Energy

  • September 22, 2022

    TPC Must Let All Creditors Reject Releases In Ch. 11 Vote

    A Delaware bankruptcy judge Thursday told TPC Group that it can send its Chapter 11 plan to creditors for a vote, so long as the petrochemical maker's unsecured creditors have the option to vote for the plan but opt out of its legal releases.

  • September 22, 2022

    Deals Rumor Mill: FTX, Instacart, Truth Social

    Crypto exchange FTX may raise $1 billion from investors despite a bearish market, Instacart will sell mostly employee shares in connection with its IPO, and investors backing plans to take Donald Trump's social media platform public are demanding better terms. Here, Law360 breaks down these and other deal rumors from the past week that you need to be aware of.

  • September 21, 2022

    Energy Dept. Will Conduct Efficiency Reviews To Settle Suit

    The U.S. Department of Energy will review energy efficiency standards for consumer and commercial products as early as next year to settle litigation from environmental advocacy groups and 17 states alleging the agency dodged its responsibilities to evaluate dozens of products.

  • September 21, 2022

    Enviros Blast W.Va. Coal Co. Compliance Plan

    Environmental groups in West Virginia have blasted a coal company's plan to comply with federal environmental laws four months after a federal judge held the company in contempt for failing to comply with his order to submit an adequate remediation plan.

  • September 21, 2022

    Manchin Unveils Permitting Reform To Reluctant Congress

    Sen. Joe Manchin on Wednesday released his plan for legislation that would ease the permitting process for infrastructure projects like oil and gas pipelines and electricity transmission lines, but it faces an uncertain future in the divided Congress.

  • September 21, 2022

    Senate Passes Global Treaty To Cut Hydrofluorocarbons' Use

    The U.S. Senate on Wednesday achieved a climate change milestone with a bipartisan vote to ratify an international treaty aimed at reducing the use of hydrofluorocarbons, which have strong global warming effects.

  • September 21, 2022

    McGuireWoods Adds Veteran King & Spalding Litigator In DC

    McGuireWoods LLP has added a litigation partner in Washington, D.C., from King & Spalding LLP with more than 25 years of experience representing multinational companies in commercial and civil litigation and appeals, the firm said Wednesday.

  • September 21, 2022

    Sugar Co. Says Fla. Is Proper Venue For Cuban Port Case

    A sugar company has argued that a shipment of wind turbine gear from China to Cuba needed to pass through a Florida port to back its claim in Florida federal court that a Chinese company owes it $291 million for the delivery.

  • September 21, 2022

    Germany Nationalizes Gas Giant With €8B Cash Infusion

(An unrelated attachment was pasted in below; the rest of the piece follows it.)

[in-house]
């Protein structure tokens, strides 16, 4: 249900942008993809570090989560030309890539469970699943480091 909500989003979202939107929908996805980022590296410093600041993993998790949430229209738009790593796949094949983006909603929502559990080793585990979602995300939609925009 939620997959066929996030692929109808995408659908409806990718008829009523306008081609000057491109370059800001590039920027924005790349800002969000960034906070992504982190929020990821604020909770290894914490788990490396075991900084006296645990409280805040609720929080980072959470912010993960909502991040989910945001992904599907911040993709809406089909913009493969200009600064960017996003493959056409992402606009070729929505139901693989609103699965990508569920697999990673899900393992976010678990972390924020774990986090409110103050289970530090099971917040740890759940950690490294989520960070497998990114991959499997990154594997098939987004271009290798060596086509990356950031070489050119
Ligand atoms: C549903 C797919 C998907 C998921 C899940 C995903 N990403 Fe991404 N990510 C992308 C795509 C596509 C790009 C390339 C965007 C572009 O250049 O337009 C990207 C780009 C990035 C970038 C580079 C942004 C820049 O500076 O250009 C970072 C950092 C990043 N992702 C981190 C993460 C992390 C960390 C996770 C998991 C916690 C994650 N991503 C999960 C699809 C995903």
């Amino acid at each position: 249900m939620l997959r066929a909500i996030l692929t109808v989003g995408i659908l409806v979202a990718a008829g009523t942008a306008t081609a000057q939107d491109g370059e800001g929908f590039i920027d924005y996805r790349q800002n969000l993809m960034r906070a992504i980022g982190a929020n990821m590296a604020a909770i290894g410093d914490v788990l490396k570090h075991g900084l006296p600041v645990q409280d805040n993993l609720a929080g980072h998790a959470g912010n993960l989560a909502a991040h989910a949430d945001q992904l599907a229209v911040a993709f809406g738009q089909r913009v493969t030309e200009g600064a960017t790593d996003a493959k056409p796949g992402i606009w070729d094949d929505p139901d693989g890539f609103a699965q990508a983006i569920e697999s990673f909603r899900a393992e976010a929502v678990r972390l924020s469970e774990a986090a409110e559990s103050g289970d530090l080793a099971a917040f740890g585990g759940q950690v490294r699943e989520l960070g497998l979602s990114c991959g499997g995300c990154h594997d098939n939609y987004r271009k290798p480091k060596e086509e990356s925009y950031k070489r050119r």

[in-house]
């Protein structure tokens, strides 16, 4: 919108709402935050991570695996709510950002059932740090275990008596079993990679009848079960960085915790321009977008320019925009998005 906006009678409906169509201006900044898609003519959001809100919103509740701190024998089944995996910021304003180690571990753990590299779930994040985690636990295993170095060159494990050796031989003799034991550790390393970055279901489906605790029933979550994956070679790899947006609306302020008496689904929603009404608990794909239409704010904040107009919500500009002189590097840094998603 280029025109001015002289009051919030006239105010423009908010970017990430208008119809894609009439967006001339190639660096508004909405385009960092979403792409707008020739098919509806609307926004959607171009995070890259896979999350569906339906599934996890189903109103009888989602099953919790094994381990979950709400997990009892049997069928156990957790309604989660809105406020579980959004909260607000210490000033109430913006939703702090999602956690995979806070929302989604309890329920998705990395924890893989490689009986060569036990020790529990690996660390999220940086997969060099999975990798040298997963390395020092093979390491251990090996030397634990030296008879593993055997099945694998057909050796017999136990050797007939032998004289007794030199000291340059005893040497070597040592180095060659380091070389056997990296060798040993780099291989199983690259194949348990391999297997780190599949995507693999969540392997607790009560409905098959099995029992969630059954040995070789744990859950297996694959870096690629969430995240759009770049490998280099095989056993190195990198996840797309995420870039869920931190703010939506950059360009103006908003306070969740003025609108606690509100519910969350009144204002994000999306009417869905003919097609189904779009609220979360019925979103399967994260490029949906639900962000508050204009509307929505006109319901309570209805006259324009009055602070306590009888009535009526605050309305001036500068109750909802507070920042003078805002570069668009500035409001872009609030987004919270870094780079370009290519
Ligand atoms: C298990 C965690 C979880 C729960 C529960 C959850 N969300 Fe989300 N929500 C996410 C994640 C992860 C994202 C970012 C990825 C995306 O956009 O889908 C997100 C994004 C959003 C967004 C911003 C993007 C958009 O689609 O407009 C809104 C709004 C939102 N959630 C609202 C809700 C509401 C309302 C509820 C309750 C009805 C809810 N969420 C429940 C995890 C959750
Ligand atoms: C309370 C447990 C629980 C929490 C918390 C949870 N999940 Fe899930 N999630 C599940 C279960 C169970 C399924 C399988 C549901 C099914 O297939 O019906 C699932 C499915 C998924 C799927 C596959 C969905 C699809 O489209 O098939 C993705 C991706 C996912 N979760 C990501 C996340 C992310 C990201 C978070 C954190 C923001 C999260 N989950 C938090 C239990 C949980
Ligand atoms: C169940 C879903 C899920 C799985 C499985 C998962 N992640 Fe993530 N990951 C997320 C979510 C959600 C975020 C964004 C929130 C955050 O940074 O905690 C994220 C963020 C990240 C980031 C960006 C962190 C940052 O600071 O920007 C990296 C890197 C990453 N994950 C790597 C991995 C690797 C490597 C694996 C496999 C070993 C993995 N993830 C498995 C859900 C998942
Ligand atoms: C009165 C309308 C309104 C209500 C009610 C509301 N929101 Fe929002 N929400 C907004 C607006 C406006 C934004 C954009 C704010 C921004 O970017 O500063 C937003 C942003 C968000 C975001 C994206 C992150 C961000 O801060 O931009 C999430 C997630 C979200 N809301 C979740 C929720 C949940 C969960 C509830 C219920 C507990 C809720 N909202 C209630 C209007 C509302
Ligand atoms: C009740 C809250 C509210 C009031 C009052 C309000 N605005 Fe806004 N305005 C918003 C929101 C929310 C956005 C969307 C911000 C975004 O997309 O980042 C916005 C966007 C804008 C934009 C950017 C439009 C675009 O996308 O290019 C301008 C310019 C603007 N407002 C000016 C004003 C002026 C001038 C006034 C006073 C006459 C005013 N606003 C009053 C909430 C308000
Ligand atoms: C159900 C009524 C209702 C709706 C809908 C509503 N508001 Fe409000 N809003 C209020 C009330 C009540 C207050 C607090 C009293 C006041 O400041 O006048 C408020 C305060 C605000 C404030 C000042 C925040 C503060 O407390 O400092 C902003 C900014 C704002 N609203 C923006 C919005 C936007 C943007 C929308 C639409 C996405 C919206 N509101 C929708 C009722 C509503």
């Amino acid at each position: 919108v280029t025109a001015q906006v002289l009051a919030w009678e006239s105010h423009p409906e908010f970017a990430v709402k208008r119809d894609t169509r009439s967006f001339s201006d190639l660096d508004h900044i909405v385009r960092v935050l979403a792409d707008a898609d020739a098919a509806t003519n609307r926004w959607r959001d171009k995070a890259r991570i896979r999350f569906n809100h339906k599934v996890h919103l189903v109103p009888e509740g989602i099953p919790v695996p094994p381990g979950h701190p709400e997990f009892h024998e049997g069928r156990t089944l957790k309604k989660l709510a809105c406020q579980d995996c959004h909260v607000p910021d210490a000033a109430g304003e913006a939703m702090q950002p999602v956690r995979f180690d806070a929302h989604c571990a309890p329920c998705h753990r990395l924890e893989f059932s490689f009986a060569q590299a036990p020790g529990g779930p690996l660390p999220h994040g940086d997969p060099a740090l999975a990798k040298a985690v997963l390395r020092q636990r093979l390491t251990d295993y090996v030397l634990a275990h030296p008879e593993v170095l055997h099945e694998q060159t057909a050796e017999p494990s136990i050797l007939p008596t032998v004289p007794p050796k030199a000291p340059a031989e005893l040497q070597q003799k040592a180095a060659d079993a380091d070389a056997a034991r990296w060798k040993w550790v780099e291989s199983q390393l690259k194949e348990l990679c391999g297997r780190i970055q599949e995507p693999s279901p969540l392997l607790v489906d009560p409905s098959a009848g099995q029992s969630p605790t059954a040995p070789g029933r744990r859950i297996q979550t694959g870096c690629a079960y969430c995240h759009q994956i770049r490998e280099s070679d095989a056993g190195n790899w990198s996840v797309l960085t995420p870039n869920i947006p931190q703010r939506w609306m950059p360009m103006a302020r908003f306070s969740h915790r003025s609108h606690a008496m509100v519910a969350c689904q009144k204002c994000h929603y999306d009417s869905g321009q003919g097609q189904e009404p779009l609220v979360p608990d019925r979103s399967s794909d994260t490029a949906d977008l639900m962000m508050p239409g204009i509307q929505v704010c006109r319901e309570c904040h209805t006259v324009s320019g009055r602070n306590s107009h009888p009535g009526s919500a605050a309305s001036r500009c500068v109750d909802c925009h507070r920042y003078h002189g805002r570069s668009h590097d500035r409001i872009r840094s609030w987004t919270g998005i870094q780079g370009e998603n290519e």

The German government is planning to nationalize its biggest gas importer, Uniper, with a cash injection of €8 billion ($7.9 billion), the energy giant said Wednesday, as it struggles with supply shortages after the Russian invasion of Ukraine.

  • September 20, 2022

    Wash. Mine Accused Of Over 4,000 Clean Water Act Violations

    A controversial gold mine in Washington state has violated its federal Clean Water Act permit more than 4,000 times in the past eight years, according to a local conservation group, which wants the mine owner held liable in court for its alleged failure to comply with those standards.

  • September 20, 2022

    FERC Says Law Backs Its Defense Of Power Market Rule

    Since Congress considers commissioner deadlocks in the U.S. Federal Energy Regulatory Commission to be the same as agency actions, there's no reason FERC can't actively defend a power market rule change, the commission told the Third Circuit.

  • September 20, 2022

    ArcelorMittal Keeps $1.4B Award Fight With Essar In NY

    A New York federal judge declined to dismiss Luxembourg-based steelmaker ArcelorMittal's suit claiming Indian conglomerate Essar Group shuffled assets to avoid a $1.4 billion arbitration award, rejecting arguments that ArcelorMittal was forum shopping.

  • September 20, 2022

    Group Asks Justices To End 'Musical Chairs' In Pipeline Case

    A group of landowners are asking the U.S. Supreme Court to order a trial court to take up their challenge to a private company's use of eminent domain on the $6 billion Mountain Valley Pipeline project in Virginia and West Virginia.

  • September 20, 2022

    Enviros Sue EPA For Lack of Action On Colo. Air Quality Plan

    An environmental group is suing the U.S. Environmental Protection Agency to compel the agency to take action on Colorado's plan to improve air quality in the Denver metro region, arguing that a "timely review … is necessary to ensure adequate protection of air quality and public health in Colorado."

  • September 20, 2022

    Nikola CEO Tells Jury Founder's Boasts Put Workers On Edge

    Nikola Corp. founder and former CEO Trevor Milton's big claims about the zero-emissions truck company were often untrue and generated turmoil among employees, Nikola's current CEO told a Manhattan federal jury Tuesday in Milton's fraud trial.